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ManufacturingAugust 19, 2021

Steering the Electric Drive Development through Multiphysics Simulation

This article was originally posted in May of 2020.  Electric Drive is…
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Katie Corey

This article was originally posted in May of 2020. 


Electric Drive is not just a buzz-word anymore; concern for the environment has compelled governments and authorities to deploy regulations to curb vehicles’ carbon footprints and even, in some countries, impose hefty fines on OEMs if they don’t achieve the permissible limit of CO2 for their fleets. In today’s world, environmental motives are shaping the future of mobility and leading automotive manufacturers towards green, clean and efficient cars. The testimony to the fact is that “by 2040, more than half of all new cars could be electric”1.

Bringing the next-generation cars to the road requires the OEM front-runners and automotive innovators to reinvent the way we engineer automobiles. Mainly due to huge R&D investments and electric powertrain costs, they strive to do so as efficiently as possible.  The best way to gain insights and tackle such challenges is by simulation.

Simulation lets us predict a product’s real-world physical behavior by virtual prototyping where one can subject designs to real world conditions to enhance product quality while reducing prototyping and physical testing costs.

The challenges in the development of electric-drives are however intrinsically multi-physical in nature. The electric-drive brings more electronics and software to the table than mechanical components. Moreover, understanding the interplay of thermal and mechanical requirements, durability, electromagnetic behavior, noise and lubrication are of utmost importance.

All these physical domains are interwoven such that improvement in one of the areas often affects the performance in another, thereby inevitably involving optimization of multiple disciplines. With this scenario, it is crucial to have a multi-domain data exchange at the early system design concept.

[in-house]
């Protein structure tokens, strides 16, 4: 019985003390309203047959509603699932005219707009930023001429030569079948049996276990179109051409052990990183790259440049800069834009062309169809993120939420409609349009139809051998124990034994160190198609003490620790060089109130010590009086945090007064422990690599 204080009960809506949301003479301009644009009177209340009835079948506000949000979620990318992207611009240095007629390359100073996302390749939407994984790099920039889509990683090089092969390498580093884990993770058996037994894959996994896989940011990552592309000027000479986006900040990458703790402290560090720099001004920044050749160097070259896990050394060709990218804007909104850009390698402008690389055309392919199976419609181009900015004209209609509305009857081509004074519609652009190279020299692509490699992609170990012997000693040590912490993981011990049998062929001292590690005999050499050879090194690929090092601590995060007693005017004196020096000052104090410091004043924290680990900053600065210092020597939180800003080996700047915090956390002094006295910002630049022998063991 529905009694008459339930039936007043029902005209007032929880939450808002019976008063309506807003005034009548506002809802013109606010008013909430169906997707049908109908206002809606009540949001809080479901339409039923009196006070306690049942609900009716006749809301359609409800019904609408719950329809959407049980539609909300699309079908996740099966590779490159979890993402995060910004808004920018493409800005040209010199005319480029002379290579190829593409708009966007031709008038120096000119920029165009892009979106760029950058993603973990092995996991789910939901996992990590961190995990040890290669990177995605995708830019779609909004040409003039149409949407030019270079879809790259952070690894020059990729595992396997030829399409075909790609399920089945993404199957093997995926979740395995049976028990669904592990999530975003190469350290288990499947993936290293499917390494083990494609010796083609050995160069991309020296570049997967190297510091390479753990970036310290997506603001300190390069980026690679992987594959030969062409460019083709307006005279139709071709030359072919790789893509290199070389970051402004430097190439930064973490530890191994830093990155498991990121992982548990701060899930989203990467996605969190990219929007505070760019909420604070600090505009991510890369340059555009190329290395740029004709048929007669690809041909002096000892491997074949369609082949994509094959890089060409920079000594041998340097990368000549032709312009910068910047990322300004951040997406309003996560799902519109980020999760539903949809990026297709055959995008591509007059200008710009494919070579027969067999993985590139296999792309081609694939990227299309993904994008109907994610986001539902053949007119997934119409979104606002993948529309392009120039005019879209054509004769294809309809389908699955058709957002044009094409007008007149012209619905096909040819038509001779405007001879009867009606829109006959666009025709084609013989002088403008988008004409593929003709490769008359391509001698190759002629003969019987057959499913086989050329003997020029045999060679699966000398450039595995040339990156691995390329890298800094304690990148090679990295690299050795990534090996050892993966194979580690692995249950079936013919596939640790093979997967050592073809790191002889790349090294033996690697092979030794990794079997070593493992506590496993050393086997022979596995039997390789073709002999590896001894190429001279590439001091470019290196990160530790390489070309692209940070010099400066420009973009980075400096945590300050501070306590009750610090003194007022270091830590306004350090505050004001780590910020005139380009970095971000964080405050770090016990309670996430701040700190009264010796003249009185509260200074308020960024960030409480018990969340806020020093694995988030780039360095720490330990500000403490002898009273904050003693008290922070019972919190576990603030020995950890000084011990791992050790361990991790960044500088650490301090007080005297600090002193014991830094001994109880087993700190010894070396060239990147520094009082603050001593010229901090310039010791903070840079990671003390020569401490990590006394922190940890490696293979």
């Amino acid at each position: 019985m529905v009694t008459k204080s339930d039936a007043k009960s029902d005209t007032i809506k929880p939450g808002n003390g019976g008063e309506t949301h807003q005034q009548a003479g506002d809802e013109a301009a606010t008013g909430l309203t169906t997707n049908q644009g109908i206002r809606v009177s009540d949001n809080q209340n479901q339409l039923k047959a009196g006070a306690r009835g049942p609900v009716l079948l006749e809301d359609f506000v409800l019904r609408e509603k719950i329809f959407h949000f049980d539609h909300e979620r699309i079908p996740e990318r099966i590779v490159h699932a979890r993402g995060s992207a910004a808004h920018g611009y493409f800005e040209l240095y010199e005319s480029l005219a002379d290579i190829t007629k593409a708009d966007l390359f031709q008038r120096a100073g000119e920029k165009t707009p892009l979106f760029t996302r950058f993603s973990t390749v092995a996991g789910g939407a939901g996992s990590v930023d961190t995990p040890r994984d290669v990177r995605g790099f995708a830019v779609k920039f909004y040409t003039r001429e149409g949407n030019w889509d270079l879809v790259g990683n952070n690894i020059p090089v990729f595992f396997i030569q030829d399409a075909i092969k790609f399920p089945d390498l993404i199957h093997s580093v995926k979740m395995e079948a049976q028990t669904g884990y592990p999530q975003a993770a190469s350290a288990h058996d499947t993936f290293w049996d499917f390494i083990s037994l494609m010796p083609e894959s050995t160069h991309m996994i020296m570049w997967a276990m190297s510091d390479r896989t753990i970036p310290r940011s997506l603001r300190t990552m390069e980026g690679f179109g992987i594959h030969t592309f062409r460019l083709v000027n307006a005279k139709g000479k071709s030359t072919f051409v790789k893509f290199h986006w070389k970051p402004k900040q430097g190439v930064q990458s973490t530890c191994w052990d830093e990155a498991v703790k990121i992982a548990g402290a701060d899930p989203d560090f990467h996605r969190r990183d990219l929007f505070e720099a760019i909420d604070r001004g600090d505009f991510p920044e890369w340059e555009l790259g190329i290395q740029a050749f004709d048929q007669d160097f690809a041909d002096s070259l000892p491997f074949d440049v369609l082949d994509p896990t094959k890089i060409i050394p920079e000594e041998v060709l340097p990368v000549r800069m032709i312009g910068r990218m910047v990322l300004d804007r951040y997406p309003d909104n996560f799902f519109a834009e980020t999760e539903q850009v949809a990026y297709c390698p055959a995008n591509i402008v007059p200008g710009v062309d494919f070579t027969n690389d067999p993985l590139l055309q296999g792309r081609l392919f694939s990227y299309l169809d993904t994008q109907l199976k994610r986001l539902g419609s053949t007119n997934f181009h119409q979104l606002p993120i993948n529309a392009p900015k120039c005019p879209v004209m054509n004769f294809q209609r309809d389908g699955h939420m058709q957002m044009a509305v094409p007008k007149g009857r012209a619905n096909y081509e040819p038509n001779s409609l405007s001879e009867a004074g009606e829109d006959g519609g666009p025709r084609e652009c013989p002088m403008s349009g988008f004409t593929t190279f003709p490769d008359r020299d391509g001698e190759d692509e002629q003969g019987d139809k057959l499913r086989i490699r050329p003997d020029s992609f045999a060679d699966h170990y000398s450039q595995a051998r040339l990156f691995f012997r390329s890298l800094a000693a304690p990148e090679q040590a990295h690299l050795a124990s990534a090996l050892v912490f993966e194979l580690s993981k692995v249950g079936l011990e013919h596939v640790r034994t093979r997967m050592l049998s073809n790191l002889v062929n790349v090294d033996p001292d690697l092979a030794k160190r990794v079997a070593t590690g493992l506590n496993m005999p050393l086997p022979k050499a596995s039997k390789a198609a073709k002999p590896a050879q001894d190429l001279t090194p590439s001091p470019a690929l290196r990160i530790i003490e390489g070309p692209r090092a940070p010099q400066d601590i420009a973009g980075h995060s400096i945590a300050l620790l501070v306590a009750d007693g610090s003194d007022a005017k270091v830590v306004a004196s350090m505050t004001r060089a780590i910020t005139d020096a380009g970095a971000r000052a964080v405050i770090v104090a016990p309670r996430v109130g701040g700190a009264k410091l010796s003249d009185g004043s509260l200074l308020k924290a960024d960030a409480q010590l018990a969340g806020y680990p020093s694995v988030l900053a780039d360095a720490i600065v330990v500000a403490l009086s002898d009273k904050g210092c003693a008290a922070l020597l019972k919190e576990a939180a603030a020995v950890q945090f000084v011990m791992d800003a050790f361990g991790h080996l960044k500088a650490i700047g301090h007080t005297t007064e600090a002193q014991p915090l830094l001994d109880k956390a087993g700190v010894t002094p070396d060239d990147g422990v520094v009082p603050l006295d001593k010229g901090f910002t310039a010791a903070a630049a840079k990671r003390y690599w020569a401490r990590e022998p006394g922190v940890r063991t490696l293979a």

Swift and precise system level analysis and elaborate constituent level analysis allows engineering teams to assess the interactions and inter-dependencies within complex electric drive systems. Embracing a holistic approach enables the exploitation of potential trade-offs in these co-dependent systems to reduce design iterations and accelerate innovation.

The electric-drive development process entails some key challenges where multiphysics simulation could be a boon

The tonal noises that are perceived as unpleasant by passengers are no longer masked when the electric machine replaces the internal combustion engine. Therefore it is important for engineers to understand and alleviate the sources of noise & vibration in this new system, to ensure passengers’ acoustic comfort.

Thermal management is another significant challenge during electric-drive development. The heat generated during operations has a prevailing effect on the performance of the electric-drives. Thus, efficient heat regulation for both the electric machine and power electronics is critical to the precise functioning of electric-drives.

Lubrication also plays a vital role in electric-drive development, as the oil-induced drag torque on the rotating components is the leading contributor to the overall losses. Therefore, to enhance the range with similar battery capacity, the oil level in the electric-drives needs to be optimized.

With the customer’s ever-increasing desire for a good driving experience, the prime focus for the electric-drive is motor efficiency and drive range performance To adopt electric vehicles widely, customers expect at least the same level of performance and comfort as conventional automobiles (ICE). Thus, OEMs need to adjust to consumer needs faster and allow them to have the same driving experience as with the ICE.

In a nutshell, simulation helps to gain efficiency, reliability and performance while finding the best trade-offs for interdependent electric-drive systems.  Read more about all the aspects of multiphysics simulation (electromagnetic, thermal and mechanical,…) for electric-drives optimization on our website ‘Trust the Drive’ or in our technical papers.

1 source: https://www.technologyreview.com/s/608231/by-2040-more-than-half-of-all-new-cars-could-be-electric/


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